Italian Battleships

In the years following WW I, following the Treaty of Washington, there was a period of so-called “naval holidays” during which not only the construction of new vessels was stopped, but also existing ones were scrapped. On the basis of this treaty, Italy demolished the four battleships of the Caracciolo class of which one had already been launched and three were laid down.

After this period of standstill, when construction started again, an interesting phenomenon took place; instead of building new ships, most navies remodeled more or less extensively all the units built after the period 1908-1910. Generally, these ships received new machinery, which altered the configuration of the funnels and often the number of propellers. On many ships, the principal armament was replaced, and on most the secondary armament completely replaced thus making it more adept at air defense and involving changes to the forecastle including the installation of new range finding apparatuses and catapults for reconnaissance airplanes.

R.N. Andrea Doria

The Regia marina adapted itself to the trend set by the other navies, and in 1931-32 began studying the radical transformation of 4 battleships of the Conte di Cavour class, ships which were originally built with substantial help from British firms. These transformations were completed in two periods: 1933- 1937 for the Cavour and Cesare and 1937-1940 for Duilio and Doria. More than transformation, we should refer to this work as a reconstruction since of the original ships only the hull and the side armor plates were re-utilized. The hull itself was altered with the installation of a new bow, which increased the overall length, by 10.30 meters. Inside the hull, a new system of defense against torpedo attacks invented by General Pugliese was installed. This installation required the complete removal of all internal structures. The original power plan was replaced, reducing the number of propellers from 4 to 2. The primary and secondary armaments were completely replaced. The triple turret centrally located between the two funnels was also eliminated as were all the pillbox-installed 152 mm and 76mm guns.

The new armament was based on 10 320mm guns on two double and two triple turrets, 12 120mm guns in 6 small turrets and 8 100mm guns on 4 mounts plus minor armament. Three torpedo tubes originally installed under the waterline, were also eliminated. After reconstruction, these could have been considered new ships. During the reconstruction of the 4 old battleships, the Regia Marina began studies on new units based on the dictates of the Treaty of Washington which allowed up to 35,000 tons and guns of up to 406 mm which were rejected in favor of guns of 381 mm.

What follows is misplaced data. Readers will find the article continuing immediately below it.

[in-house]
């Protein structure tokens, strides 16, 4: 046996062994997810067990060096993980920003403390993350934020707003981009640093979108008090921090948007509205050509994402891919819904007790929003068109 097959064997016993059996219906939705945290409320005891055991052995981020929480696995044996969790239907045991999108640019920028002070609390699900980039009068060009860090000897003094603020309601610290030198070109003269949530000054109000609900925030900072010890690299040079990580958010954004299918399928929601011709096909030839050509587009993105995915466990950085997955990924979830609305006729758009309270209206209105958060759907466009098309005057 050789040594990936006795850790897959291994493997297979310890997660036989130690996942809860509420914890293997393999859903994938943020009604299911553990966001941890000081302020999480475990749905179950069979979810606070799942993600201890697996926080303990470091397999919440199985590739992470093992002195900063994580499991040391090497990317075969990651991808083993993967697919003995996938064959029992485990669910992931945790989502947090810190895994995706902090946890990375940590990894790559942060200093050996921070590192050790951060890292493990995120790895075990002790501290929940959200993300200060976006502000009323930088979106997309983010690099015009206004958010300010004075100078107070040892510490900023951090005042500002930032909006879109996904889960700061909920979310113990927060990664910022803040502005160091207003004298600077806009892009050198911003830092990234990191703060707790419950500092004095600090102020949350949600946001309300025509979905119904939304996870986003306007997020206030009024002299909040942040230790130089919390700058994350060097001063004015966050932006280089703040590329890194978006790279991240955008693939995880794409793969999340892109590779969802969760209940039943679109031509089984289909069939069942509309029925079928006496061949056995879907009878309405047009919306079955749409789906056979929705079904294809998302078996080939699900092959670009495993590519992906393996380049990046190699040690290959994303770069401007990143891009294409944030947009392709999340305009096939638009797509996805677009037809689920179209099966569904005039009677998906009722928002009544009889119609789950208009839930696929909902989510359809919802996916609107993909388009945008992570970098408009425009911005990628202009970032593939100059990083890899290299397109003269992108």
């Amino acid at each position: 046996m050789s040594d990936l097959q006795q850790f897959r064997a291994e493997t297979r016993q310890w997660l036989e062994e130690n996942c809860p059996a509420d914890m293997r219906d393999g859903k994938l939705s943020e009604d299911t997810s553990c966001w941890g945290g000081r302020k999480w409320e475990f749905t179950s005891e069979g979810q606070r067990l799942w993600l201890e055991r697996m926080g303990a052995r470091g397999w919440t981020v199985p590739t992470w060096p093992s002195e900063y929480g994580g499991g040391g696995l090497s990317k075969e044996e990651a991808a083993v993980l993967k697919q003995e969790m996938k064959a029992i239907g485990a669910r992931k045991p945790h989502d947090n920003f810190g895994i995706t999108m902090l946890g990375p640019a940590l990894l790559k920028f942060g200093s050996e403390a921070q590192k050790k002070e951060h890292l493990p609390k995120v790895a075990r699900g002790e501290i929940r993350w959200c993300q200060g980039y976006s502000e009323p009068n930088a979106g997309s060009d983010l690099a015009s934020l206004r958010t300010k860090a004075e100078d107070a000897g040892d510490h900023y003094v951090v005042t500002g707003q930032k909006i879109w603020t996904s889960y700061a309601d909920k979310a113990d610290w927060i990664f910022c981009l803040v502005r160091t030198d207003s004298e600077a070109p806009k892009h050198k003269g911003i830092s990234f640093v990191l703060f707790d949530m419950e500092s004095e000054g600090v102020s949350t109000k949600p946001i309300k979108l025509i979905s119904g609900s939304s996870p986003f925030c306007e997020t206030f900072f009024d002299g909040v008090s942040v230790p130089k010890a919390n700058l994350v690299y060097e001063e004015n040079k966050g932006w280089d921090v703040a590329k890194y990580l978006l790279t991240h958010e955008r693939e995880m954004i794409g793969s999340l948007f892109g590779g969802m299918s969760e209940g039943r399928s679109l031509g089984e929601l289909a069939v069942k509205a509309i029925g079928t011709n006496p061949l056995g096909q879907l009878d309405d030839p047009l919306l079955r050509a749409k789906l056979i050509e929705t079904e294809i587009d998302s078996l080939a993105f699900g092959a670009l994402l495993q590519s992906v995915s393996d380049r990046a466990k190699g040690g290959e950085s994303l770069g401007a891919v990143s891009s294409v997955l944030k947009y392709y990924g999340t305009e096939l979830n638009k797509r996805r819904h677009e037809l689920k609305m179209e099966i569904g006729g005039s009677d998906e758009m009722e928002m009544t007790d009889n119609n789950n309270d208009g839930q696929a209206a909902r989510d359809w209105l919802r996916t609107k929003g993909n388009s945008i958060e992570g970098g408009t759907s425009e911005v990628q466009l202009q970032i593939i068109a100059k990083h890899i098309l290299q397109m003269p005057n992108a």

The project was directed by the General of Naval Constructions Umberto Pugliese, and around October 1934 the first two units, Littorio and Vittorio Veneto were contracted, and entered service in 1940. In 1938, two more units were contracted, Roma and Impero, but only the first was completed in June 1942, while the second one was abandoned during construction in September 1943 and never completed.

R.N. Vittorio Veneto.

The battleship of the Littorio class, which in 1943 was renamed Italia, were the only Italian battleships armed with triple turrets, two forward and one aft, configuration typical of those of other navies. These ships had a power plant capable of generating 140,000 HP distributed over 4 propellers, while the Cavour had only 93,000 HP over 2 propellers. These new units, both for their seagoing and fighting performances, were comparable to those of other navies. Unfortunately, they were not equipped with RADAR. While the protection of the Cavour class battleships was the original dating back to 1914-15, the new units had a more modern armor similar to the one adopted by other navies such as in the British battlecruiser H.M.S. Hood, the battleships H.M.S. Nelson and H.M.S. Rodney, the German Graf Spee, the French Richelieu, or the Japanese Yamato.

The armour was not built by vertical plates, like the Cavour, but by two layers of plates placed an at angle protruding on the high part and caving on the lower one. The external plate was 350mm thick and at about 600mm a second armor of about 36mm served as a shield against shrapnel. The horizontal armor was designed against the new aerial bombs and was organized over three bridges. This protection was inadequate against the new German rocket bombs, which were able to penetrate the vital parts of the battleship Roma and blow it apart.

Underwater defenses were particularly taken care of, on both the Cavour and Littorio class with the adoption of an “absorbent structure” invented by General Umberto Pugliese. This structure was made of a large cylinder of low resistance contained in a stronger structure filled with liquid and completely surrounding the inner cylinder. The explosion of a torpedo was to cause the external bulkhead to give way and the pressure generated by the explosion would be transferred by the liquid and absorbed by the internal cylinder thus preventing damage to the internal bulkhead.

Partially adapted and translated from the book “Guida alle navi d’Italia”, by Gino Galuppini, published in 1982 by Arnoldo Mondadori Editore.